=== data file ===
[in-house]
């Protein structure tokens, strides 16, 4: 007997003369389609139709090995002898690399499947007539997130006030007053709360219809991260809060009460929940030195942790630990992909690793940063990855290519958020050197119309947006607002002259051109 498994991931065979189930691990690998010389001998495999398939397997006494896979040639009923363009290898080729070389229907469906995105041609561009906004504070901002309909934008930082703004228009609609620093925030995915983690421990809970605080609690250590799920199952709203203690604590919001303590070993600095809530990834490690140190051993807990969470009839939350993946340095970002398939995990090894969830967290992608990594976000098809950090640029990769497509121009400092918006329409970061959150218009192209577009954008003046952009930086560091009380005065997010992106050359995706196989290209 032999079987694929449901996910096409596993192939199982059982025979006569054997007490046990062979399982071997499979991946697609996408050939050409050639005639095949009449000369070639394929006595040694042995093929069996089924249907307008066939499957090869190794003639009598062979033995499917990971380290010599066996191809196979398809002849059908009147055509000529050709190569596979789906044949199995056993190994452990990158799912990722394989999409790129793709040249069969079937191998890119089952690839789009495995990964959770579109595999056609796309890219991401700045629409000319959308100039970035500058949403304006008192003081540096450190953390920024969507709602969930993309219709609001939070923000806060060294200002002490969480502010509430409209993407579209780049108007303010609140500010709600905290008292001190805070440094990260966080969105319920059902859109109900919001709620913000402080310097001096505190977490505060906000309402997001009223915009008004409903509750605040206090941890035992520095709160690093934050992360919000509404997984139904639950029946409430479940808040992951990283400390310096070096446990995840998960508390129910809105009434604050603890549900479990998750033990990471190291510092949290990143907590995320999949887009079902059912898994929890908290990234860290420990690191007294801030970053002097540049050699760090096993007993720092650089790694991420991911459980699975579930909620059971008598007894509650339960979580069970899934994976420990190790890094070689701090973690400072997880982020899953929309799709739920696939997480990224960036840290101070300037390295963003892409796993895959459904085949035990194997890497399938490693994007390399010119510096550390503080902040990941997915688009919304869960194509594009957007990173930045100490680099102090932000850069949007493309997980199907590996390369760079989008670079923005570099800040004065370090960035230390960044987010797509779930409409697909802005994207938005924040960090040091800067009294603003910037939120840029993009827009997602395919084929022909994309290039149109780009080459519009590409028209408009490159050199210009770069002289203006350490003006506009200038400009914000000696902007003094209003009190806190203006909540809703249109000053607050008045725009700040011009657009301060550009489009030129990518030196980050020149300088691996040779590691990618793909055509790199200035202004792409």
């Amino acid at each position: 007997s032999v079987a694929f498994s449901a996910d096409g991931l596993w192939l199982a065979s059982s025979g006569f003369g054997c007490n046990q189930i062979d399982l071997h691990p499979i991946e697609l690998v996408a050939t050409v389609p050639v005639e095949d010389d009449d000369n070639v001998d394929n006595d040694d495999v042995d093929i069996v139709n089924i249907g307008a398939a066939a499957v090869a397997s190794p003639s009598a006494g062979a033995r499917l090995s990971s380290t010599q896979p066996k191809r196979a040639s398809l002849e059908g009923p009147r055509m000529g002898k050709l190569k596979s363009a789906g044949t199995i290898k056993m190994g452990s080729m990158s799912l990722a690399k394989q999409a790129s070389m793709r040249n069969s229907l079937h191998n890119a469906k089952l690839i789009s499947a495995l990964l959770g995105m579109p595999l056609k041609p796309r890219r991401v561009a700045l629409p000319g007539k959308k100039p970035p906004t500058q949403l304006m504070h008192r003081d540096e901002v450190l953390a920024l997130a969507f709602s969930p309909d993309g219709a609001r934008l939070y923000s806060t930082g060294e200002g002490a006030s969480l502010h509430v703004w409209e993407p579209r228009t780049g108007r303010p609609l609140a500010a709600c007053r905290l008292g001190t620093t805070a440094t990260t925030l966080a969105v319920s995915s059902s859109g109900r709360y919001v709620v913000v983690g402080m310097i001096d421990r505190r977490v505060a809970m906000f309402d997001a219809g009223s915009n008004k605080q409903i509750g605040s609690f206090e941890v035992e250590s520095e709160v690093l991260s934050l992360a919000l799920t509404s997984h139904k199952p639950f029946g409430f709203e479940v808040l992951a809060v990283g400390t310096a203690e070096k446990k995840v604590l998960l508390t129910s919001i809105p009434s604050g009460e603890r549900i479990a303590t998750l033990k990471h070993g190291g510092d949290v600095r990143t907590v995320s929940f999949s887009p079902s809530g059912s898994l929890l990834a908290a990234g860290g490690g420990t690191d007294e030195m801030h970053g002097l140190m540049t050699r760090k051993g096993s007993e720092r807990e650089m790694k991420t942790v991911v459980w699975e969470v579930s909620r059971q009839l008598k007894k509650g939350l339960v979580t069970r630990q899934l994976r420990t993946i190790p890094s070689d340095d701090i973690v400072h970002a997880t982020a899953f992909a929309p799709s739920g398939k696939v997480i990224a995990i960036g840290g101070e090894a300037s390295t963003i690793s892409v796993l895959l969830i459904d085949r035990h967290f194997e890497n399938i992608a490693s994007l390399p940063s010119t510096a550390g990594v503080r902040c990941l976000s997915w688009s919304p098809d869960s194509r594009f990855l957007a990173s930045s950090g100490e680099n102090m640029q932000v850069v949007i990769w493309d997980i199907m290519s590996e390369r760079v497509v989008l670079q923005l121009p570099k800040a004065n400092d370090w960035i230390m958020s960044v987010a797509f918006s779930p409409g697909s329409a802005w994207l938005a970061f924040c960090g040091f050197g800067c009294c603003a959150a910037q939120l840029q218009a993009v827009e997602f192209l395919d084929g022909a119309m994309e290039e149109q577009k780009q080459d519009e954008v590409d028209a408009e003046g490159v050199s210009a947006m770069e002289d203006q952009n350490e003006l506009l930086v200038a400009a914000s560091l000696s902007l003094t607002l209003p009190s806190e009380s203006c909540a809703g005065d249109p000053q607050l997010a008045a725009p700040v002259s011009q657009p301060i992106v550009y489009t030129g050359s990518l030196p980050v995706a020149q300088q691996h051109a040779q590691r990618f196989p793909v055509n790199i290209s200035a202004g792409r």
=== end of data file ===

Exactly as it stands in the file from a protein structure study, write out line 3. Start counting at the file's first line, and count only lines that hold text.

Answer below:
């Amino acid at each position: 007997s032999v079987a694929f498994s449901a996910d096409g991931l596993w192939l199982a065979s059982s025979g006569f003369g054997c007490n046990q189930i062979d399982l071997h691990p499979i991946e697609l690998v996408a050939t050409v389609p050639v005639e095949d010389d009449d000369n070639v001998d394929n006595d040694d495999v042995d093929i069996v139709n089924i249907g307008a398939a066939a499957v090869a397997s190794p003639s009598a006494g062979a033995r499917l090995s990971s380290t010599q896979p066996k191809r196979a040639s398809l002849e059908g009923p009147r055509m000529g002898k050709l190569k596979s363009a789906g044949t199995i290898k056993m190994g452990s080729m990158s799912l990722a690399k394989q999409a790129s070389m793709r040249n069969s229907l079937h191998n890119a469906k089952l690839i789009s499947a495995l990964l959770g995105m579109p595999l056609k041609p796309r890219r991401v561009a700045l629409p000319g007539k959308k100039p970035p906004t500058q949403l304006m504070h008192r003081d540096e901002v450190l953390a920024l997130a969507f709602s969930p309909d993309g219709a609001r934008l939070y923000s806060t930082g060294e200002g002490a006030s969480l502010h509430v703004w409209e993407p579209r228009t780049g108007r303010p609609l609140a500010a709600c007053r905290l008292g001190t620093t805070a440094t990260t925030l966080a969105v319920s995915s059902s859109g109900r709360y919001v709620v913000v983690g402080m310097i001096d421990r505190r977490v505060a809970m906000f309402d997001a219809g009223s915009n008004k605080q409903i509750g605040s609690f206090e941890v035992e250590s520095e709160v690093l991260s934050l992360a919000l799920t509404s997984h139904k199952p639950f029946g409430f709203e479940v808040l992951a809060v990283g400390t310096a203690e070096k446990k995840v604590l998960l508390t129910s919001i809105p009434s604050g009460e603890r549900i479990a303590t998750l033990k990471h070993g190291g510092d949290v600095r990143t907590v995320s929940f999949s887009p079902s809530g059912s898994l929890l990834a908290a990234g860290g490690g420990t690191d007294e030195m801030h970053g002097l140190m540049t050699r760090k051993g096993s007993e720092r807990e650089m790694k991420t942790v991911v459980w699975e969470v579930s909620r059971q009839l008598k007894k509650g939350l339960v979580t069970r630990q899934l994976r420990t993946i190790p890094s070689d340095d701090i973690v400072h970002a997880t982020a899953f992909a929309p799709s739920g398939k696939v997480i990224a995990i960036g840290g101070e090894a300037s390295t963003i690793s892409v796993l895959l969830i459904d085949r035990h967290f194997e890497n399938i992608a490693s994007l390399p940063s010119t510096a550390g990594v503080r902040c990941l976000s997915w688009s919304p098809d869960s194509r594009f990855l957007a990173s930045s950090g100490e680099n102090m640029q932000v850069v949007i990769w493309d997980i199907m290519s590996e390369r760079v497509v989008l670079q923005l121009p570099k800040a004065n400092d370090w960035i230390m958020s960044v987010a797509f918006s779930p409409g697909s329409a802005w994207l938005a970061f924040c960090g040091f050197g800067c009294c603003a959150a910037q939120l840029q218009a993009v827009e997602f192209l395919d084929g022909a119309m994309e290039e149109q577009k780009q080459d519009e954008v590409d028209a408009e003046g490159v050199s210009a947006m770069e002289d203006q952009n350490e003006l506009l930086v200038a400009a914000s560091l000696s902007l003094t607002l209003p009190s806190e009380s203006c909540a809703g005065d249109p000053q607050l997010a008045a725009p700040v002259s011009q657009p301060i992106v550009y489009t030129g050359s990518l030196p980050v995706a020149q300088q691996h051109a040779q590691r990618f196989p793909v055509n790199i290209s200035a202004g792409r």